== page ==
The relationship of periodontal disease with the following systemic conditions have been studied including bacteremia, infective endocarditis, cardiovascular disease and atheroscleroisis, prosthetic device infection, diabetes mellitus, respiratory diseases and adverse pregnancy outcomes. New research is evaluating its role with Alzeimers disease and obesity. Further, it is also clear that a number of these systemic diseases and conditions are risk factors for periodontal disease. These include diabetes mellitius, osteopenia, HIV, stress, neutrophil disorder. Most important is that studies of these various conditions and their interrelationship to periodontal disease indicates the inflammatory response is the common element.
Periodontal disease is a “silent” infection, oftentimes a person is unaware they have it as there are often no symptoms of gum disease in its early stages. Simple warning signs include: Red, swollen or tender gums; bleeding while brushing or flossing; gums that pull away from the teeth; loose or separating teeth; pus between the gums and teeth; persistent bad breath; a change in the way teeth fit together and a change in the fit of partial dentures.
While these warning signs may signal a problem, a periodontal check-up is the only way to be sure of whether or not you have periodontal disease. Don’t wait until it hurts.
Once diagnosed the major rationale for the treatment of periodontal disease is to prevent progression of the disease and to preserve teeth. This is accomplished by the removal and tight control of bacterial dental plaque thereby eliminating inflammation.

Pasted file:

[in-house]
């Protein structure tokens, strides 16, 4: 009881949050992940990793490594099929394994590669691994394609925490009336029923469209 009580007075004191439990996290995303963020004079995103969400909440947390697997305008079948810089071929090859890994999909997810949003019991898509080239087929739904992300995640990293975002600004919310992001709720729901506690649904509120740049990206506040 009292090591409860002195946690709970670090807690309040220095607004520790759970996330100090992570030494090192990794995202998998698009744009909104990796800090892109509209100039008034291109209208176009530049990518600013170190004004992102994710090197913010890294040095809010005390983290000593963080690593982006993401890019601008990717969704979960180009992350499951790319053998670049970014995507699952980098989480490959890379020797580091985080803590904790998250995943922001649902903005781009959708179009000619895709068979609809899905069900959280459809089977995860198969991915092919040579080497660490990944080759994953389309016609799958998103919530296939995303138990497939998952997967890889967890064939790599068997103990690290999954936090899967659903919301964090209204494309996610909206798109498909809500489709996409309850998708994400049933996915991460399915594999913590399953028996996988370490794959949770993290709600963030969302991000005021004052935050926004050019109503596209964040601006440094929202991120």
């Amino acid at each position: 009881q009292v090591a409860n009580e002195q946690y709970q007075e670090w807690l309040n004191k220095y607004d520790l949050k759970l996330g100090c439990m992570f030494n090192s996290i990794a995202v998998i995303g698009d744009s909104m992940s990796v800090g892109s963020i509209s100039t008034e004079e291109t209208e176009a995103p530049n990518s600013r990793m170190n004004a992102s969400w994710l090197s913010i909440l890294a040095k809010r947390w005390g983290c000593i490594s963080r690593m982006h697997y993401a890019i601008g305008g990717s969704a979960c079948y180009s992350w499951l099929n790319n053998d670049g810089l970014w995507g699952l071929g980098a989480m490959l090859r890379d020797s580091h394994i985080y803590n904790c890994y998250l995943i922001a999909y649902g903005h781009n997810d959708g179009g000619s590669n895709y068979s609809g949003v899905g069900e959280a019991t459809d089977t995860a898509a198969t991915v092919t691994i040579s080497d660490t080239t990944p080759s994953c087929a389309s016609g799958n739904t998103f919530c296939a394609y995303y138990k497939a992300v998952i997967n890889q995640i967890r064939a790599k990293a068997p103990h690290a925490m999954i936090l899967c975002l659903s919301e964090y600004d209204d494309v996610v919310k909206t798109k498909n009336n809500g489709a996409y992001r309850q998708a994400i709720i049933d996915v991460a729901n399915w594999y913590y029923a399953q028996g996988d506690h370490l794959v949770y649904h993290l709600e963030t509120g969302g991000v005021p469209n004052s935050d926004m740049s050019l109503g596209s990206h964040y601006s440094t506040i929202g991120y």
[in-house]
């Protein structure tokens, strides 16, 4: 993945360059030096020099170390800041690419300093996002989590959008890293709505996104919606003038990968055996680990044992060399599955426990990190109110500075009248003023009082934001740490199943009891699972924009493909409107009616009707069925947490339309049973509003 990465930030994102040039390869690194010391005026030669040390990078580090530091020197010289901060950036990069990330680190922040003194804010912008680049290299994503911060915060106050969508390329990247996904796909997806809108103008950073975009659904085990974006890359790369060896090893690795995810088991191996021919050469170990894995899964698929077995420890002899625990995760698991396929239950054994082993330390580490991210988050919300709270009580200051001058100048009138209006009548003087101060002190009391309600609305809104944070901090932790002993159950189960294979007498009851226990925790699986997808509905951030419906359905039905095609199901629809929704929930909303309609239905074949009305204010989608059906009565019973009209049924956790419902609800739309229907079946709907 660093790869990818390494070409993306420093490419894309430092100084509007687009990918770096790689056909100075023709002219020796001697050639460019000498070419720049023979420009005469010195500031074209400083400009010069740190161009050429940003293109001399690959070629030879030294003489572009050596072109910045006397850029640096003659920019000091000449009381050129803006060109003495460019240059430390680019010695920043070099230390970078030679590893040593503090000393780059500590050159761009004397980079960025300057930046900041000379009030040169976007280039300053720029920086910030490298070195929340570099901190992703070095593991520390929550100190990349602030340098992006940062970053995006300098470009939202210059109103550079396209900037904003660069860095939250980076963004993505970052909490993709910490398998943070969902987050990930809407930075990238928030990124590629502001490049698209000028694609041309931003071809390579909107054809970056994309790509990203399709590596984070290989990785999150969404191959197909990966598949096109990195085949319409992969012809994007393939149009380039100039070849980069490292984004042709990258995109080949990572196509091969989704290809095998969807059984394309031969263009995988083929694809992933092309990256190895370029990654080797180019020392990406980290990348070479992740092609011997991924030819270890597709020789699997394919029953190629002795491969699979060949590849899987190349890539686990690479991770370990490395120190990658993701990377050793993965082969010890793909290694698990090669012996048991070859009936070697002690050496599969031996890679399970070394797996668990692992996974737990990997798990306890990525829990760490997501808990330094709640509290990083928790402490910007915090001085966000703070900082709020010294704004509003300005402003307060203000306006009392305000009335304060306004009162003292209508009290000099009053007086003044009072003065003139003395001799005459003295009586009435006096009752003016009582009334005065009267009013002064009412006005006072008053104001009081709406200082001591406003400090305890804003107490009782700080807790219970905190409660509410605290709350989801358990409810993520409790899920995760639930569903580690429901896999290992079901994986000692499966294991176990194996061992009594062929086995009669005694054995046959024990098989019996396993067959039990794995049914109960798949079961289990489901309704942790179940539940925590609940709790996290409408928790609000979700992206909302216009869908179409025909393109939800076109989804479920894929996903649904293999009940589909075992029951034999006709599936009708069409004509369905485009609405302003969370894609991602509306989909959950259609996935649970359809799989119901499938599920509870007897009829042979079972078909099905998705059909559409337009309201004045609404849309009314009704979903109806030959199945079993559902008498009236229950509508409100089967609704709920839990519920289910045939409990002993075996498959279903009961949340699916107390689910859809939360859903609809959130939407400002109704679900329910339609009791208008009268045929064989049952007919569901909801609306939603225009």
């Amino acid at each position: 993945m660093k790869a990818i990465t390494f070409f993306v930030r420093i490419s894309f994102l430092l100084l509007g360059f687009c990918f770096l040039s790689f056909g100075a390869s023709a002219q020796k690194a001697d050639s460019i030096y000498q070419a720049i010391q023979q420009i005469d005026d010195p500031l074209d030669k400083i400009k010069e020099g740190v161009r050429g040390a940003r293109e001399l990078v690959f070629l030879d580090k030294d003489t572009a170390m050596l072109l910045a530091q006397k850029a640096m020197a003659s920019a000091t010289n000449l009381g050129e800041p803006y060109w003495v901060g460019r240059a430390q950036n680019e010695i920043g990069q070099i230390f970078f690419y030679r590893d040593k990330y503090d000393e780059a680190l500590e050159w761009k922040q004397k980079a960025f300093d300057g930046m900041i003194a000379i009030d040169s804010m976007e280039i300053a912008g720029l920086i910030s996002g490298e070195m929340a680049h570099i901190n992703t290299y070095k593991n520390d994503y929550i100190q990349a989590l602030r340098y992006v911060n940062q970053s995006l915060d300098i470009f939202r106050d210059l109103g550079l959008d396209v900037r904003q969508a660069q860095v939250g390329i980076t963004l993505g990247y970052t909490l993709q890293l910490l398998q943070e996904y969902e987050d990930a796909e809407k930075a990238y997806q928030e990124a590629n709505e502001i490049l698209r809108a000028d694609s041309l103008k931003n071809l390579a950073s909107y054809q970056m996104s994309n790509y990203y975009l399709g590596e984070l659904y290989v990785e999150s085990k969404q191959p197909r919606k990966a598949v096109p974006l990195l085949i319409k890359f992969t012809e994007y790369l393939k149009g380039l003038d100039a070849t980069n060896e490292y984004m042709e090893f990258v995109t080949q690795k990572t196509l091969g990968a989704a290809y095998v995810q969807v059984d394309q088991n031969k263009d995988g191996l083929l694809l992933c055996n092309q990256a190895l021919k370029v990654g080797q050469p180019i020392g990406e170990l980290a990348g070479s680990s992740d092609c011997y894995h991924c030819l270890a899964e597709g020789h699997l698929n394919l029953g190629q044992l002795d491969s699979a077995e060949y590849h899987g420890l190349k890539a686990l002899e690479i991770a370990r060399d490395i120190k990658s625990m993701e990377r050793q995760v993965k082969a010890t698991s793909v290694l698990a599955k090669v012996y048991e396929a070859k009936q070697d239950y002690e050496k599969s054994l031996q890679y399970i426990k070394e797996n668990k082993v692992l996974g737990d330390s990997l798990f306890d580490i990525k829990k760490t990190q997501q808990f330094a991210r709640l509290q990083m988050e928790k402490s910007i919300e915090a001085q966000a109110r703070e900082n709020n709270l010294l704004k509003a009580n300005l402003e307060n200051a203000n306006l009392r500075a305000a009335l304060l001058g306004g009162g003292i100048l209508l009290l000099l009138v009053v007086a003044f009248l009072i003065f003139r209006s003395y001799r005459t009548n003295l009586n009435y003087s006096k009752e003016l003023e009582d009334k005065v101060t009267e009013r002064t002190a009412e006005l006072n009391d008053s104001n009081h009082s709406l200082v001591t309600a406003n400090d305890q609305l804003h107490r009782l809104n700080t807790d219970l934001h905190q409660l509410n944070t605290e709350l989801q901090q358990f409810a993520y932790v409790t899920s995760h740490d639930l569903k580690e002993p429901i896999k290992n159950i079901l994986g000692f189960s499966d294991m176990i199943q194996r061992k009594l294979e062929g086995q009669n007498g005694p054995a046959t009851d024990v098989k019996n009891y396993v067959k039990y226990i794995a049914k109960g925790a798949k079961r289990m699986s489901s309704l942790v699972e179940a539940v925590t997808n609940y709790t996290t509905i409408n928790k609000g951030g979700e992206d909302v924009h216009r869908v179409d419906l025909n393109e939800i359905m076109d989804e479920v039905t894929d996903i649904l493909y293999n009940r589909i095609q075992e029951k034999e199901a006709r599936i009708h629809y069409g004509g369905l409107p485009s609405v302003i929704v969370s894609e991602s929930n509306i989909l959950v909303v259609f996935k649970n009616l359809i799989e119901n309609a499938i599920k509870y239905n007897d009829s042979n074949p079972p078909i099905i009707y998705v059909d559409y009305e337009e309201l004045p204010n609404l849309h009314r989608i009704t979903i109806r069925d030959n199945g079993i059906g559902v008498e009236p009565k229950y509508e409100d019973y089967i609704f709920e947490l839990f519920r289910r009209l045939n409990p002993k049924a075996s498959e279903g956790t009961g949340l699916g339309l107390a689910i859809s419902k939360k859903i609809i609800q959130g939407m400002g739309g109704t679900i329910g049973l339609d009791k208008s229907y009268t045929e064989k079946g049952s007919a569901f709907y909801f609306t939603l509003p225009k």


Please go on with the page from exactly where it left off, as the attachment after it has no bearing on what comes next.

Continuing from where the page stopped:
Today, people are living longer, and gum disease has supplanted tooth decay as the most common cause of tooth loss in adults. Most adults in the US show some degree of periodontal disease with the effects of inflammation. According to the American Dental Association about 80% of Americans over age 65.
Because oral diseases in general are treatable and usually not life threatening, they have erroneously been perceived as having little relationship to other aspects of health. However, oral health and systemic health are closely related.
There is a strong correlation between deterioration of oral health and deterioration of general health. This is primarily due to the fact that several oral diseases and chronic systemic diseases have common risk factors such as Inflammation.
Although definitive cause and effect have not been established, research findings indicate that some association exists between different systemic conditions and oral health.
By realizing that oral health is a critically important component of general health we, as dental practitioners , are also ensuring that it has a significant positive impact on the quality of life.
The goal is to educate Americans about periodontal disease and its associated general health risks.
The first place to start? With a thorough examination and discussion with a periodontist.